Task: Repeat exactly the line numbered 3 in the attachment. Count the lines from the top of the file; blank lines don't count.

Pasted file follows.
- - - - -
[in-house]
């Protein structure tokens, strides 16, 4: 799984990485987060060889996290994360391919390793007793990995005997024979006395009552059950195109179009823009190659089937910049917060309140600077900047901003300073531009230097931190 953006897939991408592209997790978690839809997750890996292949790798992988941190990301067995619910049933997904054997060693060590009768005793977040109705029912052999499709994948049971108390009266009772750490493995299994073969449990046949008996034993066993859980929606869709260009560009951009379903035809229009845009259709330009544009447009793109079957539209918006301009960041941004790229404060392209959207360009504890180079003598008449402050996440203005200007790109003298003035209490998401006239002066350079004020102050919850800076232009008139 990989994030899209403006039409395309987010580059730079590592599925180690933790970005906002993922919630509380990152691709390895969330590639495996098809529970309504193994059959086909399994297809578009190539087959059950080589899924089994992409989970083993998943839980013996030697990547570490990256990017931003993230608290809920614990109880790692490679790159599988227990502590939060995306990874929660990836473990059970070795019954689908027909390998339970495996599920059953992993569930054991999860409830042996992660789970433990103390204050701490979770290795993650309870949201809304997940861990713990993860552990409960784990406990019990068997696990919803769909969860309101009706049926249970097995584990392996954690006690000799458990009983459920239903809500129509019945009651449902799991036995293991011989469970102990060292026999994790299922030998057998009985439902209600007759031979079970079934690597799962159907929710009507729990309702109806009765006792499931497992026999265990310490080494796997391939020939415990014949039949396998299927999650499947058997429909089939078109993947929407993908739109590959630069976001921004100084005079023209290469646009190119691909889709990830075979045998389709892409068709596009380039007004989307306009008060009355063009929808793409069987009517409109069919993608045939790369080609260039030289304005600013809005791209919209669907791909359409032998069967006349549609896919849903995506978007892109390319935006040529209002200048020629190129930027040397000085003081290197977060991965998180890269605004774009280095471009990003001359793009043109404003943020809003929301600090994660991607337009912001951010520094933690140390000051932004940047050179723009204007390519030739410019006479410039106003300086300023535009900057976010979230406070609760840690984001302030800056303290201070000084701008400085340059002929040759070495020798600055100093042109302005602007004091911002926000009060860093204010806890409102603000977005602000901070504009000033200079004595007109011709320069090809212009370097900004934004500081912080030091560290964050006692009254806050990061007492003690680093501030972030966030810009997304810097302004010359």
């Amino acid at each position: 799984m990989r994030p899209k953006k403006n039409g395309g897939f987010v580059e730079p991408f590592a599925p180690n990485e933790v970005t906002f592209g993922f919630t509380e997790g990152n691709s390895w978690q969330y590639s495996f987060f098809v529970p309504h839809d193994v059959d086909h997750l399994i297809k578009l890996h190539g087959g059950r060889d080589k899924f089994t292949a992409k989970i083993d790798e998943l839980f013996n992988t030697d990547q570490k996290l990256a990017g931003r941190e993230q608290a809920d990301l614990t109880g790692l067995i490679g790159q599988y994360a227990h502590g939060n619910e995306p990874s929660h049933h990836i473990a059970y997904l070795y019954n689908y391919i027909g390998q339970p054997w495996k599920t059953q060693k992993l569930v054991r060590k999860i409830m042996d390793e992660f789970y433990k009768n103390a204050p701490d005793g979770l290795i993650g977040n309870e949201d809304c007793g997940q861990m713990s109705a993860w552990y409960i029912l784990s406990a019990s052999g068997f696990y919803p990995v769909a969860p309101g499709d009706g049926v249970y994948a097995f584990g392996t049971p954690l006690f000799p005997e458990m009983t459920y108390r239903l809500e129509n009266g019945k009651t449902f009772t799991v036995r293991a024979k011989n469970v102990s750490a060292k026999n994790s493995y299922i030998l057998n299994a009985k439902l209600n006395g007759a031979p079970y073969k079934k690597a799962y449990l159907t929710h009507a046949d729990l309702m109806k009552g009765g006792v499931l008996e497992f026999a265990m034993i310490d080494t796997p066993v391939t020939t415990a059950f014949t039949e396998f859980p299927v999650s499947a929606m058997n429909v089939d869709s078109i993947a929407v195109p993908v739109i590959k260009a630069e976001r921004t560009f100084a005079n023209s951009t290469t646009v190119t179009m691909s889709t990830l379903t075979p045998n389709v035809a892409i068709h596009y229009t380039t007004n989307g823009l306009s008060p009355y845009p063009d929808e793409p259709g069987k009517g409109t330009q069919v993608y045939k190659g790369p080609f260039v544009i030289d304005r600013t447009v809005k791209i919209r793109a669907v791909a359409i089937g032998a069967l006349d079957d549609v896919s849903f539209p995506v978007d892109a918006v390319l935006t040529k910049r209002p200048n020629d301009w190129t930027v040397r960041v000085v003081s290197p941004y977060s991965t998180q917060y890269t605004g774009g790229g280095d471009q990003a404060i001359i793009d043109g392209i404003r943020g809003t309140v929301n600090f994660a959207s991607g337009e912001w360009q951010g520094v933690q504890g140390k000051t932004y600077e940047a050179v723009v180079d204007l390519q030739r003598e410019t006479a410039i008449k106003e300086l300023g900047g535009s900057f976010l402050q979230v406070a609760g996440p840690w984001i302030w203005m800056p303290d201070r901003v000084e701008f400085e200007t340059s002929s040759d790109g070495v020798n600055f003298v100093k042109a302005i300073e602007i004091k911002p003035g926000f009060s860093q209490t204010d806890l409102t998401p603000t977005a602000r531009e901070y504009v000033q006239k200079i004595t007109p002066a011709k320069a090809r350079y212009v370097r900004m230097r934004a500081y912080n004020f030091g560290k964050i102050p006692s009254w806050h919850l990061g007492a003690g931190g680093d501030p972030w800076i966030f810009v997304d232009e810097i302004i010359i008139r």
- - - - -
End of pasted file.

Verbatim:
């Amino acid at each position: 799984m990989r994030p899209k953006k403006n039409g395309g897939f987010v580059e730079p991408f590592a599925p180690n990485e933790v970005t906002f592209g993922f919630t509380e997790g990152n691709s390895w978690q969330y590639s495996f987060f098809v529970p309504h839809d193994v059959d086909h997750l399994i297809k578009l890996h190539g087959g059950r060889d080589k899924f089994t292949a992409k989970i083993d790798e998943l839980f013996n992988t030697d990547q570490k996290l990256a990017g931003r941190e993230q608290a809920d990301l614990t109880g790692l067995i490679g790159q599988y994360a227990h502590g939060n619910e995306p990874s929660h049933h990836i473990a059970y997904l070795y019954n689908y391919i027909g390998q339970p054997w495996k599920t059953q060693k992993l569930v054991r060590k999860i409830m042996d390793e992660f789970y433990k009768n103390a204050p701490d005793g979770l290795i993650g977040n309870e949201d809304c007793g997940q861990m713990s109705a993860w552990y409960i029912l784990s406990a019990s052999g068997f696990y919803p990995v769909a969860p309101g499709d009706g049926v249970y994948a097995f584990g392996t049971p954690l006690f000799p005997e458990m009983t459920y108390r239903l809500e129509n009266g019945k009651t449902f009772t799991v036995r293991a024979k011989n469970v102990s750490a060292k026999n994790s493995y299922i030998l057998n299994a009985k439902l209600n006395g007759a031979p079970y073969k079934k690597a799962y449990l159907t929710h009507a046949d729990l309702m109806k009552g009765g006792v499931l008996e497992f026999a265990m034993i310490d080494t796997p066993v391939t020939t415990a059950f014949t039949e396998f859980p299927v999650s499947a929606m058997n429909v089939d869709s078109i993947a929407v195109p993908v739109i590959k260009a630069e976001r921004t560009f100084a005079n023209s951009t290469t646009v190119t179009m691909s889709t990830l379903t075979p045998n389709v035809a892409i068709h596009y229009t380039t007004n989307g823009l306009s008060p009355y845009p063009d929808e793409p259709g069987k009517g409109t330009q069919v993608y045939k190659g790369p080609f260039v544009i030289d304005r600013t447009v809005k791209i919209r793109a669907v791909a359409i089937g032998a069967l006349d079957d549609v896919s849903f539209p995506v978007d892109a918006v390319l935006t040529k910049r209002p200048n020629d301009w190129t930027v040397r960041v000085v003081s290197p941004y977060s991965t998180q917060y890269t605004g774009g790229g280095d471009q990003a404060i001359i793009d043109g392209i404003r943020g809003t309140v929301n600090f994660a959207s991607g337009e912001w360009q951010g520094v933690q504890g140390k000051t932004y600077e940047a050179v723009v180079d204007l390519q030739r003598e410019t006479a410039i008449k106003e300086l300023g900047g535009s900057f976010l402050q979230v406070a609760g996440p840690w984001i302030w203005m800056p303290d201070r901003v000084e701008f400085e200007t340059s002929s040759d790109g070495v020798n600055f003298v100093k042109a302005i300073e602007i004091k911002p003035g926000f009060s860093q209490t204010d806890l409102t998401p603000t977005a602000r531009e901070y504009v000033q006239k200079i004595t007109p002066a011709k320069a090809r350079y212009v370097r900004m230097r934004a500081y912080n004020f030091g560290k964050i102050p006692s009254w806050h919850l990061g007492a003690g931190g680093d501030p972030w800076i966030f810009v997304d232009e810097i302004i010359i008139r």